The AIDS pandemic is expanding continually and effective means for protection and therapy to halt this development have still to be established. Human immunodeficiency virus type 1 (HIV-1) accounts for most of the AIDS cases and has been subject of extensive research for >20 years. HIV type 2 (HIV-2) has received much less attention as a cause of AIDS, but should be considered carefully for two major reasons:
The actual number of HIV-2 infections may be underestimated, as a result of poor monitoring and miss-diagnosis, in part due to unawareness in areas where HIV-1 is more prevalent. Although HIV-2 was first detected in endemic West African populations, it is not restricted to this area. Today HIV-2 infections have been identified in many parts of the world, including countries that have no direct links with Western Africa. Accurate discrimination between HIV-1 and HIV-2 is important because the efficacy of certain HIV-1 antivirals may be limited for treatment of HIV-2. The pathogenesis and transmission rates of HIV-2 are generally more moderate than those of HIV-1, which makes this virus a valuable tool for studying these processes. The differences and similarities between these human lentiviruses (and other primate lentiviruses) allow for identification of factors (determined by host genetics, immune responses or the virus) that contribute to viral virulence. Knowledge of these factors and their role in the course of virus infection may facilitate disease management and vaccinations strategies.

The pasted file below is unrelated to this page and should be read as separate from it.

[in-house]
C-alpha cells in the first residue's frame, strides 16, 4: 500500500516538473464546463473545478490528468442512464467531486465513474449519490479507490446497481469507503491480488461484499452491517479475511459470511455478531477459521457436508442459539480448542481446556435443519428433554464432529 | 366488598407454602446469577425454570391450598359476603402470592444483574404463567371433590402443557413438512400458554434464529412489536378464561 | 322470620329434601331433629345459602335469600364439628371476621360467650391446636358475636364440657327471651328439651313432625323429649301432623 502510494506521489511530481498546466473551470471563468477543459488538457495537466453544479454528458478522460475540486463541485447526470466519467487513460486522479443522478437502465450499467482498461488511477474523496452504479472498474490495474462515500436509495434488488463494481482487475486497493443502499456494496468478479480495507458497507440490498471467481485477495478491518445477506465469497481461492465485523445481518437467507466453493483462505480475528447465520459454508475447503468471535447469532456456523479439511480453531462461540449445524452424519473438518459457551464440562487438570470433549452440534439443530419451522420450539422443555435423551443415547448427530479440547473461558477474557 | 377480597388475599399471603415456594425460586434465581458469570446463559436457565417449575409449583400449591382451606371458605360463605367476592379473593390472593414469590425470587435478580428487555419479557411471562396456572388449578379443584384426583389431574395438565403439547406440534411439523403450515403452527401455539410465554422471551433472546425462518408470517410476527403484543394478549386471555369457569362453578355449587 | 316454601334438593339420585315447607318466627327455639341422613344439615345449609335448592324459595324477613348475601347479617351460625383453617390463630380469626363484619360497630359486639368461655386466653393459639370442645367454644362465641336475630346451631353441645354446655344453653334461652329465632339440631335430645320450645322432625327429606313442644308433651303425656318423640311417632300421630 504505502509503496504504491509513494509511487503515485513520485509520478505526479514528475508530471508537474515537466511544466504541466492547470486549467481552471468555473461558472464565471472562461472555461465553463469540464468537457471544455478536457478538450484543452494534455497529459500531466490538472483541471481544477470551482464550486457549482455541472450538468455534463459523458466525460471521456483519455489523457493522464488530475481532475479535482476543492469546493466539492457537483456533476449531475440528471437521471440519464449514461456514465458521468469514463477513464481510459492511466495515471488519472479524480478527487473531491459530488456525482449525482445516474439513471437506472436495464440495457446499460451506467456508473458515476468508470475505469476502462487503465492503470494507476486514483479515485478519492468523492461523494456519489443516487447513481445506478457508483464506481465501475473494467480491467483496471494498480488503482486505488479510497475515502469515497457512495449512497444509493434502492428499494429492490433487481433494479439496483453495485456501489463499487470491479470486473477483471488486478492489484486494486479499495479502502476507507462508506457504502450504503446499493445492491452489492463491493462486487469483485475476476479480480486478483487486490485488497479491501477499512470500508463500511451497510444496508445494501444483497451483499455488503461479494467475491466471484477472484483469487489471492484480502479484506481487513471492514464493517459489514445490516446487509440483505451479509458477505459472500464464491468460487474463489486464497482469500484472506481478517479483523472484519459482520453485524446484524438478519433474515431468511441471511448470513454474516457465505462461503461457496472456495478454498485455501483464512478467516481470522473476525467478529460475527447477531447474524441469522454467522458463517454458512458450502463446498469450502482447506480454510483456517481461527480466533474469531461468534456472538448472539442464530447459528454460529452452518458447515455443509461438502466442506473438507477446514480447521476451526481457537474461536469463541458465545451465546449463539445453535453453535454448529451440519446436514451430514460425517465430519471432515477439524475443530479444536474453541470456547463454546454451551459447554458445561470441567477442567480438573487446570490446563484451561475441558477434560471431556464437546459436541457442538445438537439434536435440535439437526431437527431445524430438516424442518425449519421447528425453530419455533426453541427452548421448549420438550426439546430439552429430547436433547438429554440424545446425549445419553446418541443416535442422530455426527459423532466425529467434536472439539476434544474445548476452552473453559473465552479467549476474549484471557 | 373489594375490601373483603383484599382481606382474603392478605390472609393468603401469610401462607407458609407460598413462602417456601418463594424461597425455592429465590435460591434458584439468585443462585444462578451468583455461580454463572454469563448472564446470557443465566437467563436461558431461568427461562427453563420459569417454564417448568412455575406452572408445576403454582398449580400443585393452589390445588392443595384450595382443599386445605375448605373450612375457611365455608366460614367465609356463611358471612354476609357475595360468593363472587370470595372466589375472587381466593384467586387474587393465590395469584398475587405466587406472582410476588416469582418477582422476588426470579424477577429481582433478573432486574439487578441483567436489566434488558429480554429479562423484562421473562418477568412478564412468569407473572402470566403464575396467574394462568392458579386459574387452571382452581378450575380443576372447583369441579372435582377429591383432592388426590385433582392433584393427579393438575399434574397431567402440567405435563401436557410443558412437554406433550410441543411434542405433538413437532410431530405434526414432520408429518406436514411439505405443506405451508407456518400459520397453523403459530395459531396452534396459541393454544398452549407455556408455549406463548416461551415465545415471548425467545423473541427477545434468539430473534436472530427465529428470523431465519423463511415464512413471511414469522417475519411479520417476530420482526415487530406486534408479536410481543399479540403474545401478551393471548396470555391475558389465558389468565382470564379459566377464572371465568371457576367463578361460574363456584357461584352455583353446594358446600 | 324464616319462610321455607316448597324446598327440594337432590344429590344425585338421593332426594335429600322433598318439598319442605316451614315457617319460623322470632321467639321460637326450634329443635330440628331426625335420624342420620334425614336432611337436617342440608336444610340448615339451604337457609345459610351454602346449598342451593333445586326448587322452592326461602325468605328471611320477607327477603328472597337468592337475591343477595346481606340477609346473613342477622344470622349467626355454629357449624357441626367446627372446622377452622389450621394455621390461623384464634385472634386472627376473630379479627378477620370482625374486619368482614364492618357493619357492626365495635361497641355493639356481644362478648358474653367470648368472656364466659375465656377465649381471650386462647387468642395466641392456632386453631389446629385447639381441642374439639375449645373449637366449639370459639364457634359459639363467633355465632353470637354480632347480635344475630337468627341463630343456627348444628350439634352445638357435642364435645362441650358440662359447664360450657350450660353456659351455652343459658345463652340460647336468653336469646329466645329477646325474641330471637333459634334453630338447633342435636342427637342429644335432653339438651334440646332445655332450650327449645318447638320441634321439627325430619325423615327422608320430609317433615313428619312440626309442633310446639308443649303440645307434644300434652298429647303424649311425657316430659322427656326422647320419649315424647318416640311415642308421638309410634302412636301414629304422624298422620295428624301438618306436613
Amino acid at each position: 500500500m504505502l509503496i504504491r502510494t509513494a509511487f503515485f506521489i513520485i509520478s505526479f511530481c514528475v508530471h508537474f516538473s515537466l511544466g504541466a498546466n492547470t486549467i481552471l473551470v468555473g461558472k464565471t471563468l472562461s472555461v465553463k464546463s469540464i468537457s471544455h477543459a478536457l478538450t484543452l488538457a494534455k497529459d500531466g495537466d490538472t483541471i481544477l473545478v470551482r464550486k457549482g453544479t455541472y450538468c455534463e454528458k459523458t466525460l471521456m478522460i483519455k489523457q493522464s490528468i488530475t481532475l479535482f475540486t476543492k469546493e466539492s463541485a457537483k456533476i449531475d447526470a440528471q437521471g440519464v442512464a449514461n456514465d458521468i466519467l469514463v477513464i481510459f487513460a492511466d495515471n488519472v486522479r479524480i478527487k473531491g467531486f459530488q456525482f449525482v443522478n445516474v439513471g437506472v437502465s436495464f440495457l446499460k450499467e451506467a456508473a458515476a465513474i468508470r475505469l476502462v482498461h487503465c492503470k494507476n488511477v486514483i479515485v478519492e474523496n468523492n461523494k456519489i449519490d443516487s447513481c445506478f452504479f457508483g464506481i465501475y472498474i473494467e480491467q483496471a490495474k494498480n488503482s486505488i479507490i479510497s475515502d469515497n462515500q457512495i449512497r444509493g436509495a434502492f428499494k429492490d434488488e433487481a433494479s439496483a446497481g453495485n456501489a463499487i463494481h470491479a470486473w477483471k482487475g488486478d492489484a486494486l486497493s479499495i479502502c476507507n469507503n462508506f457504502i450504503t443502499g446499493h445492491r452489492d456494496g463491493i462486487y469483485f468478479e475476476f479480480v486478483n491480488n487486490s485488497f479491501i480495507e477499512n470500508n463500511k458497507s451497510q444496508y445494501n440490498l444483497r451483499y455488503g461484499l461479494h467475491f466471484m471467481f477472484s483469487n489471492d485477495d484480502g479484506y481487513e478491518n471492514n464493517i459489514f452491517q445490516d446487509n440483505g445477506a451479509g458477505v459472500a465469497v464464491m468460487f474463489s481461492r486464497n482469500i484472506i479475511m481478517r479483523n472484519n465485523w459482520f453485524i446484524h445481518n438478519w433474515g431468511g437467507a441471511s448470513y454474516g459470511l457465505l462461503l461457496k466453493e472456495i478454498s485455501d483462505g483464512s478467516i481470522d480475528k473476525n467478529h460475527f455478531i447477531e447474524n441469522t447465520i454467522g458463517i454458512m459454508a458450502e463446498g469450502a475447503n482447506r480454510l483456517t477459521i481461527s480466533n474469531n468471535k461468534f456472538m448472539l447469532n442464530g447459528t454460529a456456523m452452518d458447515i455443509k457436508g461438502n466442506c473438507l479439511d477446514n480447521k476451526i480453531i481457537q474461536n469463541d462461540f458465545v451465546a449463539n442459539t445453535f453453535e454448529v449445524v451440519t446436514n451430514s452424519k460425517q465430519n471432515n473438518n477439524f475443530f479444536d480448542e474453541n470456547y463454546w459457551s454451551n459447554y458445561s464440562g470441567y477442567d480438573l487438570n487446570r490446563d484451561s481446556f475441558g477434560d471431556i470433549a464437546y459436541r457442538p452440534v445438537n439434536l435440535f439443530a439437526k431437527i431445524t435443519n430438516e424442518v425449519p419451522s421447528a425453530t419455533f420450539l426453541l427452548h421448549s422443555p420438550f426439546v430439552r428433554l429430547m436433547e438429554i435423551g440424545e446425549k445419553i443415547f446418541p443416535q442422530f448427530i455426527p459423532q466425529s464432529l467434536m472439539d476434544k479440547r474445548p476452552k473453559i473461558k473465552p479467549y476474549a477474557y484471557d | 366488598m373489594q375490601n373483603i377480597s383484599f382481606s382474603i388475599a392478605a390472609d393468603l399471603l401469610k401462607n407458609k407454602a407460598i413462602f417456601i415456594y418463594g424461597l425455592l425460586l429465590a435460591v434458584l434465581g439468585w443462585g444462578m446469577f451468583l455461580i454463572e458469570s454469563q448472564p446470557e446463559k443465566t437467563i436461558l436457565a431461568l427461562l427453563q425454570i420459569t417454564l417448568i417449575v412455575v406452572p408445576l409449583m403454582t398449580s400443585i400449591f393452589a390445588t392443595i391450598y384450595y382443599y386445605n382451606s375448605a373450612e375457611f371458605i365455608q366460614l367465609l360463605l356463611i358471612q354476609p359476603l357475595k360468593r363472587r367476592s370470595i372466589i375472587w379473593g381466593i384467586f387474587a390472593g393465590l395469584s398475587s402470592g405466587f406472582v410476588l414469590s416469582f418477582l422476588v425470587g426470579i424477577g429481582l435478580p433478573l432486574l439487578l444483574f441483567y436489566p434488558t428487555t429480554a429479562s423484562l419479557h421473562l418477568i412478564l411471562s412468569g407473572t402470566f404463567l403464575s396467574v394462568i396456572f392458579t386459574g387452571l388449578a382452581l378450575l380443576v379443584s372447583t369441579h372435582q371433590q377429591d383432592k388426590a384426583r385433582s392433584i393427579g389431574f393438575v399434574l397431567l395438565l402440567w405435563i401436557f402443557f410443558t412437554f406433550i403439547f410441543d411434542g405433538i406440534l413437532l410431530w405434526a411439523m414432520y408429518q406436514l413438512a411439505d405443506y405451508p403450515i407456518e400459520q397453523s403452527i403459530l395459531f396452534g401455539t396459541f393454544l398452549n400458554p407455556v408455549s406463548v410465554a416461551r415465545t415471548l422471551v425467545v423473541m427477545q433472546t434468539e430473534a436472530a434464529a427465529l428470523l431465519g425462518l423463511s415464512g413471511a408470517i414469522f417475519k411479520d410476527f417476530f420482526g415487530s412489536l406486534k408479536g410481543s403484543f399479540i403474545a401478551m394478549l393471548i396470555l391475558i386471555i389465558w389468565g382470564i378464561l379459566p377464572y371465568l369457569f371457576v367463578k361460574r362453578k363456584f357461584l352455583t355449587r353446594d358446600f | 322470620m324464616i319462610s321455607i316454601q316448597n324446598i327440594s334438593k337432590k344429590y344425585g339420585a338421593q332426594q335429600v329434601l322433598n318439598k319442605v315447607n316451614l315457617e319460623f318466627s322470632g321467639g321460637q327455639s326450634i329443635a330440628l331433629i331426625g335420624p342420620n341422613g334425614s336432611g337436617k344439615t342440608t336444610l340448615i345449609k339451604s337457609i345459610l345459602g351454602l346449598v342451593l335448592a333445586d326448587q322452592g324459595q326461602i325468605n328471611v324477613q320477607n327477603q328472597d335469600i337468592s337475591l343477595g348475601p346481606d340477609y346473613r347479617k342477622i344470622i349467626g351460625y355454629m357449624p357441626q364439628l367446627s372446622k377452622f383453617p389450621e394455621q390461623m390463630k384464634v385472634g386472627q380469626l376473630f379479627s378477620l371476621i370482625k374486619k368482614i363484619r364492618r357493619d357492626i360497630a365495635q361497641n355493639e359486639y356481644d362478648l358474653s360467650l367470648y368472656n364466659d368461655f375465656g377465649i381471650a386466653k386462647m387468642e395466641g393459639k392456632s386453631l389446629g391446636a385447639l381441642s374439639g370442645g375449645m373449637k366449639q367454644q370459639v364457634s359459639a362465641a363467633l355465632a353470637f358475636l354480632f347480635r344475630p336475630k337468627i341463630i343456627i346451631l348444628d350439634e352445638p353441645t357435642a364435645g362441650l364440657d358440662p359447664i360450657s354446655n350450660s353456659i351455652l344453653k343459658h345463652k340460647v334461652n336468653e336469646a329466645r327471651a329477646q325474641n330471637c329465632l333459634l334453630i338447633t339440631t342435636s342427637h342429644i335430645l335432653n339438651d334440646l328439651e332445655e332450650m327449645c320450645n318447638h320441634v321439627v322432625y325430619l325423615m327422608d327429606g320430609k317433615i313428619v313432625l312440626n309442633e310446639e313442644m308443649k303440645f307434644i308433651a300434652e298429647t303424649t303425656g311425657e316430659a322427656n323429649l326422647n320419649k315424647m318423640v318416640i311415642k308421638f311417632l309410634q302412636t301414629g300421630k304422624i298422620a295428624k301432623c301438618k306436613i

This review discusses what is presently known about HIV-2, with respect to epidemiology and virus spreading, the course of infection, efficacy of antiviral treatment and virus characteristics of HIV-2 variants and how they compare and differ with HIV-1.
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